Teams are probably not willing to give up on a first round pick just yet, and the Dodgers will probably need to find at least one roster spot as it is for whichever reliever might make it — and two if they decide to have Tim Federowicz play every day in Triple-A, meaning Wilkin Castillo, Ramon Castro, or Jesus Flores would need a spot.
So long, Steve Johnson (BAL), Jed Bradley, Mark Rogers, Logan Schafer, Hiram Burgos, Khris Davis (MIL), Joe Benson — who I actually kind of like — Daniel Santana, Travis Harrison, Levi Michael, Chris Herrmann, B.J. Hermsen (MIN), Robert Carson, Hansel Robles, Wilfredo Tovar (NYM), Vic Black, Tony Sanchez, Andrew Oliver, Bryan Morris (PIT).
19 down, 31 to go.
4. Eliminate anyone else who was drafted in 2012, and therefore can’t even be dealt.
That removes 7 more, 24 remaining. We’re halfway there.
5. Eliminate any outfielder at Double-A or above.
When trying to obtain minor leaguers, you generally look for best talent available rather than filling a need. In this case, the Dodgers have so many outfielders at the top three levels that guys like Kyle Russell are in genuine danger of being cut. (Or, perhaps, included in a deal like this.) Let’s assume they’re not adding more here.
6. Eliminate anyone with the word “parasites” in the second paragraph of a story about them.
From a more technical perspective, they wouldn’t even be trading for a Cuban defector who has only just recently signed with Baltimore anyway, but…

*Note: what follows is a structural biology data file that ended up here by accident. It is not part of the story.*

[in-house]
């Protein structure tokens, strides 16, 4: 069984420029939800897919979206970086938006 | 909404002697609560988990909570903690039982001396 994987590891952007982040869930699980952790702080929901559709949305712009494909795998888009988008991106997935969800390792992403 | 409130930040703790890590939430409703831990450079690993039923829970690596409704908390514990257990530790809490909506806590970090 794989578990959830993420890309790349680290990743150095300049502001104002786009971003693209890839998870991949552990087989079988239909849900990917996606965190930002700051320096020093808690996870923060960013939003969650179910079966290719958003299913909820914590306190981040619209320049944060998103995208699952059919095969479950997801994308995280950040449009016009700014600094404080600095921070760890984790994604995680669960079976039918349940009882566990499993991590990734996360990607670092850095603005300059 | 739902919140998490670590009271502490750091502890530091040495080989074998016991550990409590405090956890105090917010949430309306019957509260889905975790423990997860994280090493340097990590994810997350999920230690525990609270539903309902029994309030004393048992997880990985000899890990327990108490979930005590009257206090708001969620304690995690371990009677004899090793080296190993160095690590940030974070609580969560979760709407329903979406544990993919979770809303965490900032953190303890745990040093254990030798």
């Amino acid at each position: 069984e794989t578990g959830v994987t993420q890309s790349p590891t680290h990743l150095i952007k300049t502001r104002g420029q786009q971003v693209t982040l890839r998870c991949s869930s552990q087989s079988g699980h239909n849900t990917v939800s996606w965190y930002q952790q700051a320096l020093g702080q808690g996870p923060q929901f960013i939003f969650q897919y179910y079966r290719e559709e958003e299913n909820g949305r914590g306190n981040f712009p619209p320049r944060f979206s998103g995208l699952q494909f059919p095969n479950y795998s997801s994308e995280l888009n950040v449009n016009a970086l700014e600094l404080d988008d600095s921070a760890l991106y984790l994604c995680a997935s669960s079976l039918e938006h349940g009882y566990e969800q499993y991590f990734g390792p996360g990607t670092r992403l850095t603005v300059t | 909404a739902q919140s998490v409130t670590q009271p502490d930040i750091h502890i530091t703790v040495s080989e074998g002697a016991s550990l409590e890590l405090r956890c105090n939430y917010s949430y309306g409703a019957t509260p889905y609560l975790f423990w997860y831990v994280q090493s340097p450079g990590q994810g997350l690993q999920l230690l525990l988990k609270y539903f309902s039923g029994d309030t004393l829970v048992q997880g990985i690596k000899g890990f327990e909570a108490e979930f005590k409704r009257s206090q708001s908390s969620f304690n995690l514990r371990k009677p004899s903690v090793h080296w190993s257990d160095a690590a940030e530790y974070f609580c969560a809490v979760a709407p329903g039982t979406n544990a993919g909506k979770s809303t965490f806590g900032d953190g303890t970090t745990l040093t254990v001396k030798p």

Cuban defector outfielder Henry Urrutia, displaced in Haiti since the Orioles signed him to a $778,500 bonus in the summer, is expected to report to the club’s minor league facility at Twin Lakes Park some time this weekend.
“There’s a lot of unknown about what kind of shape he’s in,” Showalter said, “in more ways than one, parasites, other stuff you need to rule out.”
…no thanks. 20 left.
7. Eliminate anyone who still hasn’t made it out of A-ball after five seasons.
The fact that Nick Bucci is even ranked here says a lot about the state of the Milwaukee system, I think. 19 to go.
At this point, the low-hanging fruit is gone and we’re left with a lot of teenagers who haven’t yet left the Dominican and college draftees who are old for their leagues — and Minnesota, with only infielder Jorge Polanco remaining, has been almost entirely eliminated. Rather than really go through each and every one and make this stretch on endlessly, let’s hit the lightning round.
Give extra credit to any team that has been confirmed to be actively scouting Harang now.
We know that’s Baltimore & Milwaukee, though of course I’m sure many other teams are sniffing around.
Give extra credit to any team that has made similar trades with the Dodgers in recent years.
As discussed above, Ned Colletti and Dan Duquette hooked up on the Eveland deal last year. Colletti also swapped Chin-lung Hu for Michael Antonini with Sandy Alderson in 2010, a few months after the horrible Octavio Dotel deal with Neal Huntington, and Vinny Rottino for Claudio Vargas with Doug Melvin in 2009. The Dodgers and Twins haven’t agreed on a move since 1995, so they’re out entirely here. Baltimore wins this round because their deal was not only the most recent, it was the most similar.
So we’re going to go with Baltimore as the most likely destination, and the “winners”, somewhat subjectively from the few remaining, are A-ball outfielder Glynn Davis (described as “blazing speed, will take a walk” here and as high as Baltimore’s #7 prospect here) and 22-year-old Texan Clay Schrader, a lefty who has huge strikeout stuff — 157 whiffs in 116 pro innings — and the control problems to match.
Sexy? No. But then again, neither is the prospect of having Harang guarantee that vesting option.
(thanks to Dustin Nosler for some research assistance)